Recently, the Ninth Circuit generally reaffirmed a panel decision holding that certain Microsoft workers who were originally hired as independent contractors were entitled to benefits under Microsoft's 401(k) plan (the "Savings Plus Plan" or SPP) and Employee Stock Purchase Plan (ESPP).
After these workers were reclassified as employees by the Internal Revenue Service (IRS), they asserted that they were eligible for benefits under Microsoft's SPP and ESPP. Microsoft denied their request for benefits and the workers sued. They lost at the District Court level and appealed. On October 3, 1996 a Ninth Circuit three judge panel found that the workers were entitled to benefits. However, Microsoft requested the Ninth Circuit to review the case "en banc." Microsoft wanted to present the case before the full 11-judge court. The Ninth Circuit agreed and rendered its decision on July 24, 1997.
Independent Contractor Agreements:
The court first looked at the agreements the workers signed, stating that they were independent contractors and responsible for paying all of their own benefits. The court concluded that the contracts did not control the outcome of the case. The contracts were formed on the basis of a mutual mistake -- that the workers were independent contractors. Because the terms of the contracts hinged upon the workers' independent contractor status, they did not apply to any aspect of the workers' employment relationship with Microsoft, a relationship Microsoft conceded existed for the purposes of this lawsuit.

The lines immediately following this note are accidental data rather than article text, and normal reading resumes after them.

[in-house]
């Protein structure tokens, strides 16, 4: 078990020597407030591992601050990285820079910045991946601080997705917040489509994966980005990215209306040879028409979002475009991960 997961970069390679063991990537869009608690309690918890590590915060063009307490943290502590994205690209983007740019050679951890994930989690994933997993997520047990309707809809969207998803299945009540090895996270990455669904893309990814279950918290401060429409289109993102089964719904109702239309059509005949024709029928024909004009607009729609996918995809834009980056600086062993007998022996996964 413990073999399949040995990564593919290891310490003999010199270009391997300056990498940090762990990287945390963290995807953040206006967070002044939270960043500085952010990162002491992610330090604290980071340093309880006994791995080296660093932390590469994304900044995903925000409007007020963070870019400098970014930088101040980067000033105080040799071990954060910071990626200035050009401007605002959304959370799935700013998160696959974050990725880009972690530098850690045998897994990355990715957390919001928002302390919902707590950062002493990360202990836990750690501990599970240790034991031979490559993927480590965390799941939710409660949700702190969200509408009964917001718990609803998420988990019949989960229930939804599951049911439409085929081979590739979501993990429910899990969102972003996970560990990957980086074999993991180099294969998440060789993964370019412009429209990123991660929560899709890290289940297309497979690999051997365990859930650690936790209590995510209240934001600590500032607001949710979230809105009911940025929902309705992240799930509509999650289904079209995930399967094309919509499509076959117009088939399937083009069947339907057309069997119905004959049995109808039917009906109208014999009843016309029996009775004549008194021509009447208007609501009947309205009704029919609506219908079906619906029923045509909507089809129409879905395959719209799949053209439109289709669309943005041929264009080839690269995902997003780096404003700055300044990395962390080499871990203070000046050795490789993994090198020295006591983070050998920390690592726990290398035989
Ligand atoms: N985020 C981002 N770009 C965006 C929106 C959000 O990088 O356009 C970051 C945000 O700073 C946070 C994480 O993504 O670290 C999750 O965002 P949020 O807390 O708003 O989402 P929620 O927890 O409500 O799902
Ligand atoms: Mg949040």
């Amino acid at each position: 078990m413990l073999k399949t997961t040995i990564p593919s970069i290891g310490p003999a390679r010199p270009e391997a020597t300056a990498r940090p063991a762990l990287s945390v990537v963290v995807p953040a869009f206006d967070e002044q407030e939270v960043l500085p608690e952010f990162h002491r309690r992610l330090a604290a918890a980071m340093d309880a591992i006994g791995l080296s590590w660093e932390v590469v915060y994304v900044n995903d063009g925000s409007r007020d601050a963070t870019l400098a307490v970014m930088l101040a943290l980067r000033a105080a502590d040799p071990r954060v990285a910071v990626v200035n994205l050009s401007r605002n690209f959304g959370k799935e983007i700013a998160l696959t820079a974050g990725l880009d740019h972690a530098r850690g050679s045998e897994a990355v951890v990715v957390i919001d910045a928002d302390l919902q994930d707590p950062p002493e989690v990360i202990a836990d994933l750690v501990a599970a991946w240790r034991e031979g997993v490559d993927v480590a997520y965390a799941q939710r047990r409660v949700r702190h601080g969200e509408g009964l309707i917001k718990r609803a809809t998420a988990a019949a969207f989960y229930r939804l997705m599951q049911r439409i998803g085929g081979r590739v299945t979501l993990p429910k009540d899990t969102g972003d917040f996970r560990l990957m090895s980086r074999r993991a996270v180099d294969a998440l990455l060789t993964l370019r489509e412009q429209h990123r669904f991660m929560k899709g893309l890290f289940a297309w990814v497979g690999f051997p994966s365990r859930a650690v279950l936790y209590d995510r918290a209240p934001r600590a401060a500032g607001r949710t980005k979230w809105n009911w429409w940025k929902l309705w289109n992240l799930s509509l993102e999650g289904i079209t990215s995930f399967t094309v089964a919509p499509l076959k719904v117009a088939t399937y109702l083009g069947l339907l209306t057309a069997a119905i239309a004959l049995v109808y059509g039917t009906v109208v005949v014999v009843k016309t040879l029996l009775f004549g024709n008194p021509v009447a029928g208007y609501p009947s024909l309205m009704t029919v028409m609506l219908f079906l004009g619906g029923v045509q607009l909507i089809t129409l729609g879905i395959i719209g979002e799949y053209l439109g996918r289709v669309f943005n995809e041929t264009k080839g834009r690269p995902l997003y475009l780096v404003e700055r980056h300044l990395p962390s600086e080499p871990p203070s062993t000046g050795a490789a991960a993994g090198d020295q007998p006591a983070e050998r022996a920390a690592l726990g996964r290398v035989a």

With regard to the SPP plan, the court determined that the plan administrator's original denial of benefits was arbitrary and capricious since it was based either (i) on the workers status as independent contractors, or (ii) on the workers' signed agreements, which included benefits waivers. The court remanded the issue to the SPP administrator and asked the administrator to determine whether the workers were "on the United States payroll of the employer" as required to be eligible under the SPP. The three judge panel construed this language against Microsoft and determined that all employees paid from Microsoft's United States accounts were eligible to participate. The en banc court refused to make this determination but stated that "no doubt the plan administrator should pay careful attention to what was said [by the Ninth Circuit panel]."
The court then turned its attention to the ESPP. The court determined that the ESPP was an offer to all employees which the workers accepted, even without knowing its exact terms, by working for Microsoft. Thus, the workers were eligible to participate in the ESPP. The court remanded the determination of the appropriate remedies to the District Court.
Employers who took heed of the lessons that the October 1996 three judge panel decision taught should not be alarmed by this decision. The en banc decision, in large part, reaffirmed the findings of the panel. As we have continually emphasized, to prevent a reclassification of its workers, employers should review their worker classifications to determine whether the workers they are hiring as independent contractors really are independent contractors. In addition, employers should review the eligibility provisions of their benefit plans to determine whether the plans properly exclude those workers to whom the employer does not wish to provide benefits.